The Fresh Loaf

News & Information for Amateur Bakers and Artisan Bread Enthusiasts

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jleung

Back in July, a "Swiss sourdough youngster" introduced herself and was kind enough to share her recipes for some fantastic breads. I was particularly excited about the zopf because I had never made it before, and it was just the kind of bread I was craving. Salome explains that this is her mother's version of the traditional Swiss Sunday bread; it is not sweetened so will pair well with many things. I had it plain, and with blackberry jam (my first batch of freezer jam!), and honey, and butter, and cheese... not all at the same time :) but all of these variations were delicious.


Original post here:


http://www.thefreshloaf.com/node/12781/swiss-sourdough-youngster-introducing-herself#comment-75348


My notes:


- I used 100g KA whole wheat flour and 900g KA all-purpose flour
- I couldn't find Quark and substituted it with homemade whole milk yogurt
- The recipe calls for 40g fresh yeast; I used 20g of active dry based on a conversion factor of 0.5. It didn't taste "yeasty" to me but I think I will reduce the amount of yeast and let it ferment for longer next time.
- I used honey instead of glucose.
- My oven and half sheet pan are small and I was concerned the two large loaves would burn at the edges if I baked them at 400F, so I baked them at 350F for slightly longer (40-45min.) instead.


Here are the loaves!




Thanks, Salome, for sharing this recipe with us. I enjoyed making it very much!

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jleung

Baked red bean buns



and this is how I like my red beans :)


Molecular biologists love genes, and how different gene products interact with each together to generate many of the complex biological processes that keep our body in one piece (or in the case of disease, how all of this falls apart). Why does someone behave in a particular way? It's because of his or her genetic makeup, some say. Others say there is an equal influence from the environment, or what the individual is exposed to.


I'd like to argue that this is particularly true with first impressions. As a young child in Hong Kong, there were certain smells and sights and sounds that flooded my senses: the freshly steamed rice noodles drizzled with soy sauce, peanut sauce, hoisin sauce and lightly toasted sesame seeds wrapped in paper from the street vendors, the dazzling array of colours from the fruit and vegetable stalls, the constant buzzing and honking from people riding bicycles, buses or taxis, and of course, the aroma of just-baked buns and loaves, wafting from the bakeries.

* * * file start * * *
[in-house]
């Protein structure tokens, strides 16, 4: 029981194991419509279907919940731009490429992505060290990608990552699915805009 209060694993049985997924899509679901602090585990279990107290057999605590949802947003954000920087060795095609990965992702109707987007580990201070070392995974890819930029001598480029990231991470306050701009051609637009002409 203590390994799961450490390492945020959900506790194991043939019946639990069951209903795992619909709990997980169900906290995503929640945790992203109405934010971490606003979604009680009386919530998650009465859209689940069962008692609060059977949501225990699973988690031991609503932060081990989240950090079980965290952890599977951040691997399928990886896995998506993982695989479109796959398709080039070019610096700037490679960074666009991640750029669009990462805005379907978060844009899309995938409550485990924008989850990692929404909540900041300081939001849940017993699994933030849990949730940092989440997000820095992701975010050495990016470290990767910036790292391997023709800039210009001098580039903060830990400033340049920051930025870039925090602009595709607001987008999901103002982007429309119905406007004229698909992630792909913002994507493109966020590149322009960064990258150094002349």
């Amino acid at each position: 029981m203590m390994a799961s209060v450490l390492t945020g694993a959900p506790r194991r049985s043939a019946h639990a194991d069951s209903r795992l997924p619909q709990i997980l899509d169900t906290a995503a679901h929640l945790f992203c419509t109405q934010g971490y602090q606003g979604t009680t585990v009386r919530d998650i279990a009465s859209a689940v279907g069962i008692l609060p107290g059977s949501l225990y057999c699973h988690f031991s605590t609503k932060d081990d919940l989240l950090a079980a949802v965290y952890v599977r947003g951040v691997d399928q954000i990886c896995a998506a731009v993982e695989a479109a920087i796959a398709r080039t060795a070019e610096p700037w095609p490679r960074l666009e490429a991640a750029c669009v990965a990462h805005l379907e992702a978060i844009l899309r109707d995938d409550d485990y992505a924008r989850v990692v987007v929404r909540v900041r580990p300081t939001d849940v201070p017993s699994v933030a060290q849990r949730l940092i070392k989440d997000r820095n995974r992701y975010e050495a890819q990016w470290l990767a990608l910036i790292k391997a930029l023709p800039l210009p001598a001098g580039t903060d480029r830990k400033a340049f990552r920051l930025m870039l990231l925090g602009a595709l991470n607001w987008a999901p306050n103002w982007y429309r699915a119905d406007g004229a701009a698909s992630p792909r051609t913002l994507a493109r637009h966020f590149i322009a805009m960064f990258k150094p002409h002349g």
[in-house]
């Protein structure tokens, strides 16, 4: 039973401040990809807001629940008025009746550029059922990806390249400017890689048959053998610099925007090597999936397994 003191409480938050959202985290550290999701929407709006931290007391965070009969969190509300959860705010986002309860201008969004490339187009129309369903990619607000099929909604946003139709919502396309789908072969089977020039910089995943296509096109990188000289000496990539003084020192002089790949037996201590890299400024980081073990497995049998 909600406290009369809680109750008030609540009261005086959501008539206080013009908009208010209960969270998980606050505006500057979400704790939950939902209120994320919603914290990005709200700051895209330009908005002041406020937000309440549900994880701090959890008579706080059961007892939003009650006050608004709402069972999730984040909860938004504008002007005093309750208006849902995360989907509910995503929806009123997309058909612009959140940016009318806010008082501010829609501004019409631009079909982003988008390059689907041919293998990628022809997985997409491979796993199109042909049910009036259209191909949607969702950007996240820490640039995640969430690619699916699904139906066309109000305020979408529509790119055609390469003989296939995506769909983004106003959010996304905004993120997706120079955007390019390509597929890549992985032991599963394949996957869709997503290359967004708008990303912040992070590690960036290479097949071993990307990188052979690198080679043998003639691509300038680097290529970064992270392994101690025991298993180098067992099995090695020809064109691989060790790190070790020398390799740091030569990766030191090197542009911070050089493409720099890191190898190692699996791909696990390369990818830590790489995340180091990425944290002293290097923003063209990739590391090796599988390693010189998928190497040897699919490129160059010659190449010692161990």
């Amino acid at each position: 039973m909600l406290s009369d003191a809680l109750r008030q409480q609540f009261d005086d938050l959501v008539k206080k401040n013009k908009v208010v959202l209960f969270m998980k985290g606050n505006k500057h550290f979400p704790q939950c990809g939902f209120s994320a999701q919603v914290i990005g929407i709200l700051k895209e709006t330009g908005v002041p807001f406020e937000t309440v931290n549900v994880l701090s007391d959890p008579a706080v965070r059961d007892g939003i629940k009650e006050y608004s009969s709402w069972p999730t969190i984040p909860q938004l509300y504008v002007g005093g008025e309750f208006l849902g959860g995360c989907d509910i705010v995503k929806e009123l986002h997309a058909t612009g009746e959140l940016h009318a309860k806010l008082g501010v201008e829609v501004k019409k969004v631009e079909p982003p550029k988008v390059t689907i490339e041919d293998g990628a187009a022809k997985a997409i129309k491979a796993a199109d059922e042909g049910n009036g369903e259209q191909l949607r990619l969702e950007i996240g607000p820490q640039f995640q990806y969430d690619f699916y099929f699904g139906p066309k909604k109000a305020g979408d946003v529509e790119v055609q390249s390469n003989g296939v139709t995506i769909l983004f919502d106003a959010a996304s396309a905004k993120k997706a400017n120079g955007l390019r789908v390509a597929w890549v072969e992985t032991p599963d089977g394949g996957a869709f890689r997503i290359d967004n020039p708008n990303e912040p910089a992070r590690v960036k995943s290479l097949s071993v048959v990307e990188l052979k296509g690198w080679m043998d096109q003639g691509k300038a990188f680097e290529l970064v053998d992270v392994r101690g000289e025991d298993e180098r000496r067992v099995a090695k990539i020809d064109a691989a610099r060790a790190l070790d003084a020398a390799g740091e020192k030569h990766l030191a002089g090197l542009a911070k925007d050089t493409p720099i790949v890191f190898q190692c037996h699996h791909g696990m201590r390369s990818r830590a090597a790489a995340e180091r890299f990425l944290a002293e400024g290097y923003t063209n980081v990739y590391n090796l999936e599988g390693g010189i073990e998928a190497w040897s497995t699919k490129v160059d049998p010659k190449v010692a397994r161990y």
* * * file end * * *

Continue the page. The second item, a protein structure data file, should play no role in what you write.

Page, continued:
I'm going to paint in broad strokes and say that Hong Kong bakery-style buns are, in general, very different from those that you can find in European bakeries. True, both place an emphasis on texture and flavour and shaping, but with Hong Kong style buns you're looking for more pillowy-soft crust and crumb, often flavoured with additional ingredients like coconut or sweetened pastes or cubed ham and shaped into individual serving buns.


While I have been on a preferment/sourdough, blistering crust, multigrain kick lately, Shiao-Ping's recent TFL post on Chinese Po-Lo Buns (Pineapple Buns, or 菠蘿飽) evoked memories of these buns that I love so dearly. Some impressions just die hard.


These baked red bean buns (焗豆沙飽) are for those who love Hong Kong bakery-style breads, and for those who sometimes complain that my loaves of bread are "too crackly and crusty." ("How come they don't taste softer, like cake?")


Baked Red Bean Buns


- basic sweet dough, like this one, this one or this one
- lightly sweetened red bean paste (I used canned, ready-to-use paste but you can certainly make your own)
- egg wash: 1 large egg, lightly beaten
- sesame seeds, optional


After bulk fermentation of the dough, I divided it into eight portions of ~45g each, and shaped them based on a great photo tutorial posted by hidehide here.


Final proof: ~30-40 min.


Brush with egg wash, sprinkle with sesame seeds, and bake in a preheated 350F oven for 17-20 min. until golden brown.



Enjoy!


Full post here.

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jleung

Goodness, it's been a while. I've finally raised a sourdough starter, Bud (sorry, I couldn't resist heh heh), and baked my very first loaf of sourdough!


I followed SusanFNP's Norwich Sourdough as closely as possible.


Norwich Sourdough


For the blister-inclined: